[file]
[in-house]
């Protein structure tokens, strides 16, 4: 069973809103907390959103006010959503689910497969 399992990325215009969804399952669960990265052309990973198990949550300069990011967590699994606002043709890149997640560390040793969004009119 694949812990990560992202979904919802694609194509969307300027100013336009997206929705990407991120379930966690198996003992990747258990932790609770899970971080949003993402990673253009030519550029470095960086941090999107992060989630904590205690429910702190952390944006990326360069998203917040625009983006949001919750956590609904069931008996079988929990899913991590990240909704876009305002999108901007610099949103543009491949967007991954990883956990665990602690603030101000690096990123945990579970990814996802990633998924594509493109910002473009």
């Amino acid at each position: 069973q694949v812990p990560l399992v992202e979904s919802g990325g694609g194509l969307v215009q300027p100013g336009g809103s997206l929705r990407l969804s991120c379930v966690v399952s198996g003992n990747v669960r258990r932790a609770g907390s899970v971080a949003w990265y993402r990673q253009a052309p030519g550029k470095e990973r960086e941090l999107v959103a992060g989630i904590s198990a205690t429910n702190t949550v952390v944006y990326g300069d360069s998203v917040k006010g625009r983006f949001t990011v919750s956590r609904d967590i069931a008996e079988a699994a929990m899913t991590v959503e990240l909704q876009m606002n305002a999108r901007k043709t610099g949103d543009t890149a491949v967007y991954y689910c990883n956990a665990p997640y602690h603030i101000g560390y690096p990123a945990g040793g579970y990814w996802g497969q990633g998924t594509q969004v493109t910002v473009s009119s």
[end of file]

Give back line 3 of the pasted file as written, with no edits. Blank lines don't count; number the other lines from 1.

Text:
């Amino acid at each position: 069973q694949v812990p990560l399992v992202e979904s919802g990325g694609g194509l969307v215009q300027p100013g336009g809103s997206l929705r990407l969804s991120c379930v966690v399952s198996g003992n990747v669960r258990r932790a609770g907390s899970v971080a949003w990265y993402r990673q253009a052309p030519g550029k470095e990973r960086e941090l999107v959103a992060g989630i904590s198990a205690t429910n702190t949550v952390v944006y990326g300069d360069s998203v917040k006010g625009r983006f949001t990011v919750s956590r609904d967590i069931a008996e079988a699994a929990m899913t991590v959503e990240l909704q876009m606002n305002a999108r901007k043709t610099g949103d543009t890149a491949v967007y991954y689910c990883n956990a665990p997640y602690h603030i101000g560390y690096p990123a945990g040793g579970y990814w996802g497969q990633g998924t594509q969004v493109t910002v473009s009119s």